The Chinese and Japanese languages use ideographs in their writing system. Ideographs are ideas represented by graphic symbols. Ideographs is a linguist word and they are sometimes called “ideograms” or “pictographs”. The Chinese and Japanese call them “the characters of the Han people”: “Hanzi” in Chinese and “Kanji” in Japanese. Their ideographs have a problem: they contain only meaning and no hint of pronunciation. To illustrate this I created the diagram below of a hypothetical English which uses a combination of ideograms and letters. Note that the ideograms pronunciation depends on its context in the sentence. Compound words combine smaller symbols on top of one another. See if you can see the flexibility of the ideographs.
As you realized, if you worked through my diagram on your own, in this diagram:
- the heart-symbol can be read: “love” or “heart”
- the water-symbol can be read: “water” or “hydro”
- the head-symbol can be read: “head” or “cephalic”.
- the wall-symbol can be read: “wall” or in compound with water is simply “dam”
- the bolt-symbol can be read: “electric” or “power”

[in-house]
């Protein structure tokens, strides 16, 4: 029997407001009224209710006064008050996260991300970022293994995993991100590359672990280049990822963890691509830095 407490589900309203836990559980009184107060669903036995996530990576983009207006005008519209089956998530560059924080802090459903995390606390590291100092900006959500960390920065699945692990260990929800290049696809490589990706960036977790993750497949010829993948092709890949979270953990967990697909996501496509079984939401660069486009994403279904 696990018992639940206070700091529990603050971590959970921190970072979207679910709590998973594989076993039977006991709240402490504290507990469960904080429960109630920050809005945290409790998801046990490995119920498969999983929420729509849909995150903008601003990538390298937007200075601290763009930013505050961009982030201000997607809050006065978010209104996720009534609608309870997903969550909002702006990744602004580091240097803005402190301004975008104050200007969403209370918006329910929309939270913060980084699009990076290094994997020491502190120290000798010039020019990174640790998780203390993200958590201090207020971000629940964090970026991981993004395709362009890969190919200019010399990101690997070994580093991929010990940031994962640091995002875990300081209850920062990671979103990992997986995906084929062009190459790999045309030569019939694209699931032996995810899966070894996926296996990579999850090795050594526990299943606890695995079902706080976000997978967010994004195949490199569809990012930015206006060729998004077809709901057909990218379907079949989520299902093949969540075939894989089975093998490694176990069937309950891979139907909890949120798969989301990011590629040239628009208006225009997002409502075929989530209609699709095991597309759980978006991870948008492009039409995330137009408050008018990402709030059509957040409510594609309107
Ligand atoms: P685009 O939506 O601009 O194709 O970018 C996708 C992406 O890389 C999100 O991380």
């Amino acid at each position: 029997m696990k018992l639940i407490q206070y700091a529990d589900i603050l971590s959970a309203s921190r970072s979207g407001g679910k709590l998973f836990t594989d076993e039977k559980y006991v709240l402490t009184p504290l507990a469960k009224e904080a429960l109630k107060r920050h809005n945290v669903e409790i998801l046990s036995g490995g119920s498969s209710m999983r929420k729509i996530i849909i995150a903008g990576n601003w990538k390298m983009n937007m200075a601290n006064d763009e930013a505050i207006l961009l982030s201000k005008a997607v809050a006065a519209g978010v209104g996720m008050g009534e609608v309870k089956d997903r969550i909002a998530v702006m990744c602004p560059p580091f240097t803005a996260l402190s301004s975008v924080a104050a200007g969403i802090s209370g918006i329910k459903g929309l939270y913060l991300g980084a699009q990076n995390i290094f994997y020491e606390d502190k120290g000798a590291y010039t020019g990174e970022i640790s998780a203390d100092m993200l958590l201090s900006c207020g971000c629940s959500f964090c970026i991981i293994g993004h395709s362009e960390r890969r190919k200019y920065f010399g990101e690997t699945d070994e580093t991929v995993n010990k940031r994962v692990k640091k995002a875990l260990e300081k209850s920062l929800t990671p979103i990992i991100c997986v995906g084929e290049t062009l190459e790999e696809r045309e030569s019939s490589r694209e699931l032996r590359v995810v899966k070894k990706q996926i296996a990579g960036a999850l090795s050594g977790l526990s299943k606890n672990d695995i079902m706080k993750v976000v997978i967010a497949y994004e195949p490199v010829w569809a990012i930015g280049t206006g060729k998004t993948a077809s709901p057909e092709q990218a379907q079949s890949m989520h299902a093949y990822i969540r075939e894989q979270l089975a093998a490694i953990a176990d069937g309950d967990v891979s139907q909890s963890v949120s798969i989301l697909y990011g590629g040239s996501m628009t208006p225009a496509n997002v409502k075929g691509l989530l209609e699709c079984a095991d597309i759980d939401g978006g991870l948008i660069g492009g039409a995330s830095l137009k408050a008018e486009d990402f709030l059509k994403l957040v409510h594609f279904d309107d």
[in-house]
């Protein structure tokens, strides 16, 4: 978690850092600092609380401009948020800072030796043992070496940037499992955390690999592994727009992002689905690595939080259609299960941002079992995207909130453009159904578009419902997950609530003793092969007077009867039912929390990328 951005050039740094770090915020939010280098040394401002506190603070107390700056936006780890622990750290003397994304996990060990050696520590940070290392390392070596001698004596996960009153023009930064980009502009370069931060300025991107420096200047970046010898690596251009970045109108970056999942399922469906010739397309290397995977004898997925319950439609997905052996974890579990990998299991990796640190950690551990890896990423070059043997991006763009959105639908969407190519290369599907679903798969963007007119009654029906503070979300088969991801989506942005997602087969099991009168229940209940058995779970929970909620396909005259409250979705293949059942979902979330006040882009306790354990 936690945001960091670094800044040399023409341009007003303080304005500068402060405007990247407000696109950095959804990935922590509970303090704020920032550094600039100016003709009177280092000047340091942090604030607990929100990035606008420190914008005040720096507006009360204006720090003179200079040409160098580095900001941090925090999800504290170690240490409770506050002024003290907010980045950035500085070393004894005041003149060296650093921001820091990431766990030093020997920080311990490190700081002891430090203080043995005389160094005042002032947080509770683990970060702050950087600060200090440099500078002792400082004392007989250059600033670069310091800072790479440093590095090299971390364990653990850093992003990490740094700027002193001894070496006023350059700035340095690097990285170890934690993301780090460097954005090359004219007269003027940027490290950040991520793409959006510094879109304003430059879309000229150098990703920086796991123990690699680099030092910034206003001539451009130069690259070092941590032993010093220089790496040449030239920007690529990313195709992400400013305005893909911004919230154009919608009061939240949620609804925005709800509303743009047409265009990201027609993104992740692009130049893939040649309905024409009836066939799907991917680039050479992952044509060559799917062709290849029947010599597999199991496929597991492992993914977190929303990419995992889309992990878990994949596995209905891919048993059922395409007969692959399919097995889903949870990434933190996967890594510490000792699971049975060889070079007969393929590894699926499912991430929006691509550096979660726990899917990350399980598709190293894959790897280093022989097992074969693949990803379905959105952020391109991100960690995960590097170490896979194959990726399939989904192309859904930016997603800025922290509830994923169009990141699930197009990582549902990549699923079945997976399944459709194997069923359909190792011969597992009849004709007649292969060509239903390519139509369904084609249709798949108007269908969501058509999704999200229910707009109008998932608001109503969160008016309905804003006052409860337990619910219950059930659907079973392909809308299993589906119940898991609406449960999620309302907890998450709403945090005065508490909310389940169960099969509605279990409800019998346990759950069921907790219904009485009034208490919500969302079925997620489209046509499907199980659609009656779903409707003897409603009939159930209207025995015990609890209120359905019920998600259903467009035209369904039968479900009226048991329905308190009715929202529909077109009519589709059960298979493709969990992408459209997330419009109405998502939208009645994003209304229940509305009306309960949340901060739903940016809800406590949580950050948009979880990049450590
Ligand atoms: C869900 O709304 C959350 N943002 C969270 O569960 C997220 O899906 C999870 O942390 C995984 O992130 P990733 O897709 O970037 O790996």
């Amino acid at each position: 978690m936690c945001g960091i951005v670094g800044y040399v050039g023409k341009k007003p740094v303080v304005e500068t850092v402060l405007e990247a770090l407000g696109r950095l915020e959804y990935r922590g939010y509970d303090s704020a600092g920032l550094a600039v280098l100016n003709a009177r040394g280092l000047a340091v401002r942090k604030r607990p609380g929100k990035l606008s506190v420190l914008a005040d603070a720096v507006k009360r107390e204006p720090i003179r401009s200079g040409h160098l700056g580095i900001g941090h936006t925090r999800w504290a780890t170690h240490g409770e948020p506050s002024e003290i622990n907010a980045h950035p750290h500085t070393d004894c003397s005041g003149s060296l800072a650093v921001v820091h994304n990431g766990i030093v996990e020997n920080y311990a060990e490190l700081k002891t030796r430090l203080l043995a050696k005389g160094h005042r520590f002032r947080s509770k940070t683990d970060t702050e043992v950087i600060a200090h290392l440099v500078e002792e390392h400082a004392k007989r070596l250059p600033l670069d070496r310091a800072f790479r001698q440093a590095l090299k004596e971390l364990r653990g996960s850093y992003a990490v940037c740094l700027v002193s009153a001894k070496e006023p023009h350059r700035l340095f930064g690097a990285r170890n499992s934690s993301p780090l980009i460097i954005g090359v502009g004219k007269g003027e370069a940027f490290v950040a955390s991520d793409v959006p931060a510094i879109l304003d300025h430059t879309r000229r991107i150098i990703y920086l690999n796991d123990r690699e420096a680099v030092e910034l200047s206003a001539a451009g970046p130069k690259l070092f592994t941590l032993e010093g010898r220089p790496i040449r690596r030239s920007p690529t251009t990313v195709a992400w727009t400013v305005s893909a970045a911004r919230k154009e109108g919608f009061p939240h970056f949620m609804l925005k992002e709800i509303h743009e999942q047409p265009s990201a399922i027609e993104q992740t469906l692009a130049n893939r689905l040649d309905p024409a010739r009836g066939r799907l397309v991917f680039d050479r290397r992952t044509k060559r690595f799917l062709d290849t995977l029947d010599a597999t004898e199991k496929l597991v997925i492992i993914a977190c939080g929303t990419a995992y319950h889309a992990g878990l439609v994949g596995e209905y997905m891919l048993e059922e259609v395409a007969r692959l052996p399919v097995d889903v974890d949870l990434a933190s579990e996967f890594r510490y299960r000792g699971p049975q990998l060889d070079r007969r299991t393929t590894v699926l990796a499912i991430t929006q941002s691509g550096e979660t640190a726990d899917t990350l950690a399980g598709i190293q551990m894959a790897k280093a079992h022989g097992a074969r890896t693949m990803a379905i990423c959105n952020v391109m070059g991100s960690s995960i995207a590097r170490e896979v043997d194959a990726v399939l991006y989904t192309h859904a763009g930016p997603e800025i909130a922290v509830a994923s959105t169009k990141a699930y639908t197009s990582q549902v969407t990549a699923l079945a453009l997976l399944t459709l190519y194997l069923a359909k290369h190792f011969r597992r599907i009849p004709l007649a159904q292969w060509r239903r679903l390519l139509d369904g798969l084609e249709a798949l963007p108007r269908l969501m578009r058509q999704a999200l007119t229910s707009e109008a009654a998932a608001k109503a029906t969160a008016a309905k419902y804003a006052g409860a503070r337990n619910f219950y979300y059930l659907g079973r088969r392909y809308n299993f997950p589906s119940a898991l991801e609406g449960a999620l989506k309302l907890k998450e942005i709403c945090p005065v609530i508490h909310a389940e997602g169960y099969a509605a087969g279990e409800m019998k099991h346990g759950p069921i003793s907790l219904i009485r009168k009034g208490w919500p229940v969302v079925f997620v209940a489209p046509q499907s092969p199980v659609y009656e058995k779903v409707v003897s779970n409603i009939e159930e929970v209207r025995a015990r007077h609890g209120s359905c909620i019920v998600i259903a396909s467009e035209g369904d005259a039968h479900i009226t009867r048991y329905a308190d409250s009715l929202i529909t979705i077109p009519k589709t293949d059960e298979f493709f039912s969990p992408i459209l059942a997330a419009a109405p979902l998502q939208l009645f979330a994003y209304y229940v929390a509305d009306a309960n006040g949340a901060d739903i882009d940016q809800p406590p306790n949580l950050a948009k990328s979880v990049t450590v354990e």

Japanese has a similar writing system to my above hypothetical English that uses both letters (kana) and pictographs (kanji). Chinese, on the other hand, uses only pictographs (hanzi). The obvious burden for a language that uses pictographs is the task of learning the pronunciation of each ideograph. Chinese has only one sound for each picture, but Japanese has several sounds for each picture — just like my hypothetical English above.
To help children learn the pronunciation of characters each country has developed their own system. Each system puts little pronunciation letters (alphabets or syllabaries) next to the characters to show how to pronounce them. At each new grade level, the pronunciation letters are slowly left off and the children are expected to remember the pronunciations. My diagram below shows China, Taiwan and Japan’s three different system to teach character (pictogram/ pictographs) pronunciations, Japan uses kana (their phonetic syllabary), Chinese in Taiwan uses bopomofo (their phonetic syllabary) and Mainland Chinese used to use bopomofo but switch to using a Roman alphabet system under Mao Tse Dong called “pinyin”.
As I have learned from Jin Tsu’s book that prior to Mao’s Chinese revolution in 1949, the Chinese literacy rate was only about 10%. One of Mao’s goals was to modernize China which necessitated a more educated populace for which he felt language reform was critical — learning the characters was too difficult. Pinyin was part of his successful solution. Many of Mao’s other solutions for China were of course horrible, but PinYin did help modernize China.